Four Teams That Will Dissapoint Baseball Bettors
by Trevor Whenham - 03/28/2007
As baseball handicappers we're at a dangerous time of year. Spring training is almost over, optimism is high in virtually every city, and we can read all sorts of reports about players that are going to have monster years. It's easy in the face of all that to fall in love with a team. That can be costly. Every year there are teams that seem poised in the spring to have a big year, yet they don't seem to turn that potential into betting success. Here are four teams that have the potential to break loyal bettors' hearts and wallets:
1) New York Yankees. The Yankees are poised to be a betting disappointment because the Yankees are always a betting disappointment. That's what happens when a team's huge fan base is so blindly loyal and so willing to accept ridiculously overpriced odds on them virtually every time they play. They are the ultimate public team, and proof that the public isn't always that smart when it comes to betting. It's not that they are going to be bad. It's just that they almost certainly won't be good enough to overcome the hefty odds they face.
Beyond the regular problems that the Yanks present to bettors, you have to be concerned about their starting pitching as well. With Chien-Ming Wang starting the season injured, and Andy Pettitte not managing to stay healthy through spring training, an already questionable staff has some real challenges. Carl Pavano is a mental case that hasn't pitched for over a year. No team would be thrilled to have him as their opening day starter. Kei Igawa looks to have promise, but he's never pitched in North America before, so it's a total crapshoot how he will do. Only Mike Mussina comes into the season healthy and completely reliable. A staff like that isn't going to help make this team profitable.
2) Detroit Tigers. Last year's squad was one of my favorite sports stories in a long time, but that doesn't mean that I am going to be betting on them blindly this year. The Tigers will be competitive, and will likely be in the thick of a competitive A.L. Central, but they likely won't be able to keep up with the lofty public expectations. A couple of things make it hard for me to have confidence in the team. First, their bats were their downfall last year, and an aging Gary Sheffield doesn't do a lot to remedy that problem. Second, it is far from certain that the pitching will be as solid as it was last year. It seems unlikely that Kenny Rogers will be as good as he was last year, Justin Verlander has struggled throughout the spring and there is an unnerving combination of age and injuries in the bullpen. The public will be all over the Tigers after last year, and I don't think that they'll be up to the challenge.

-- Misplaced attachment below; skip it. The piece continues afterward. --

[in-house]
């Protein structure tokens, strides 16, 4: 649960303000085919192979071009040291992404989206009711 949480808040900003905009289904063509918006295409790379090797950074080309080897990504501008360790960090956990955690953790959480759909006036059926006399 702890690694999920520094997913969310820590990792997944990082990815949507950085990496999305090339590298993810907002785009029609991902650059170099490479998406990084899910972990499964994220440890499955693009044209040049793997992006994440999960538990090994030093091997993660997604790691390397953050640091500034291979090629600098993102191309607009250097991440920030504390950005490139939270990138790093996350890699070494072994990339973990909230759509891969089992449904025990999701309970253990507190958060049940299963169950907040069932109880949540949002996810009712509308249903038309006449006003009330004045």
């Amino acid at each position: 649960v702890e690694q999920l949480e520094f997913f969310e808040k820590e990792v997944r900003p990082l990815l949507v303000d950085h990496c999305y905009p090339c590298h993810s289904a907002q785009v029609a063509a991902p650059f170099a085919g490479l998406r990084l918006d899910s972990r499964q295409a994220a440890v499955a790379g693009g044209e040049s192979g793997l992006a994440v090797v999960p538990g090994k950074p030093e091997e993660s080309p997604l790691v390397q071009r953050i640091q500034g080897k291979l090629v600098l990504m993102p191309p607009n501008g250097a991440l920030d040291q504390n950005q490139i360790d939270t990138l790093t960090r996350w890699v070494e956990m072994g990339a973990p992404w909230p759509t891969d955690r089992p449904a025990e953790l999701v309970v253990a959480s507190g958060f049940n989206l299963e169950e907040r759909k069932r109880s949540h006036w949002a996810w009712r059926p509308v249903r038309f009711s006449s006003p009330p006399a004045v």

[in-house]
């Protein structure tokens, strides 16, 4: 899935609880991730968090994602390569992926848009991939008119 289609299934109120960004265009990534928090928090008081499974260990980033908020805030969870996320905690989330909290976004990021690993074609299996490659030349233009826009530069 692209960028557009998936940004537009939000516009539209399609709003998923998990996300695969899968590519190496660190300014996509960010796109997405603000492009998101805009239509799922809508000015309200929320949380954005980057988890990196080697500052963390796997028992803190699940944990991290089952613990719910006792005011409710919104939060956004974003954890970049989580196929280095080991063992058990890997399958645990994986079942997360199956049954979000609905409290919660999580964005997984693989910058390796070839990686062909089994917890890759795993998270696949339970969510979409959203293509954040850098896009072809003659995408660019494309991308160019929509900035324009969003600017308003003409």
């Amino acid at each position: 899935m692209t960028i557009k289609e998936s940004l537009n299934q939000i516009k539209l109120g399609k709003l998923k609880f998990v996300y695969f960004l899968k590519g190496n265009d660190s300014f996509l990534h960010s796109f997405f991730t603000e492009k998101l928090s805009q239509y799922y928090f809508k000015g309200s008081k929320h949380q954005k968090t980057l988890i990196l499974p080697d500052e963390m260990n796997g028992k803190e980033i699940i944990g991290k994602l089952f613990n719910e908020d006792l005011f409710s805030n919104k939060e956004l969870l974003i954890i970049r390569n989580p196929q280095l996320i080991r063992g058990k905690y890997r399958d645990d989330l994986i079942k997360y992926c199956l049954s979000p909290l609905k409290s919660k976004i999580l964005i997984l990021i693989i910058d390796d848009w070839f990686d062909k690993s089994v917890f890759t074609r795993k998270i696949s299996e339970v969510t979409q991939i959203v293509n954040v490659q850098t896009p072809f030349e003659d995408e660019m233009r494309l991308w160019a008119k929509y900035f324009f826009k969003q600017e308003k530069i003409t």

If you look at where the profit came from on the Tigers last year, it was all on the road. You'd actually have lost money if you bet them at home, but they made some pretty serious money on the road. That indicates that they exceeded expectations and snuck up on teams. They aren't going to be able to do that this year, and their profitability could suffer accordingly.
3) Washington Nationals. Some bettors will look to the Nats to be this year's Royals on the betting front. The Royals last year were bad enough to always be underdogs, but won just enough games to be surprisingly profitable. That sounds like a good theory, but the problem is that the Nationals just aren't going to win enough games. Get your punch lines ready, because this team is going to be so bad that they'll have to be the butt of all your jokes. They are going to be really, really bad. Their five likely starters have 60 career wins. Alfonso Soriano is gone and Nick Johnson will miss a couple of months with a broken leg, so their best, and really only, decent bat is Ryan Zimmerman. There's pretty much no one of note in the farm system that will be ready to contribute this year. Washington is rebuilding after the mess that was the Expos, and this year will be proof that it's going to be a long process.
4) San Diego Padres. The Padres are a team that is fairly consistently better than it looks like they should be, so it's always hard to know what to expect. In fact, the lack of depth that seems to be their biggest problem this year has been their biggest problem almost forever. I'm not confident that exchanging Josh Barfield for Marcus Giles at second base is a move that is going to pay off. If any of their starters go down then an offense that is already destined to struggle to score at home could really be in trouble. I also don't have a lot of faith in a pitching staff that is topped by the consistently disappointing Jake Peavy, and which will rely on three pitchers - Greg Maddux, David Wells and Trevor Hoffman - that are all old enough to remember a time before there were cars. If everything were to go perfectly, the Padres could win 90 or 95 games, but they are as close to that as they are to 75 wins. This team is a crapshoot, and they have the potential to disappoint bettors regardless of what outlook they have for the team.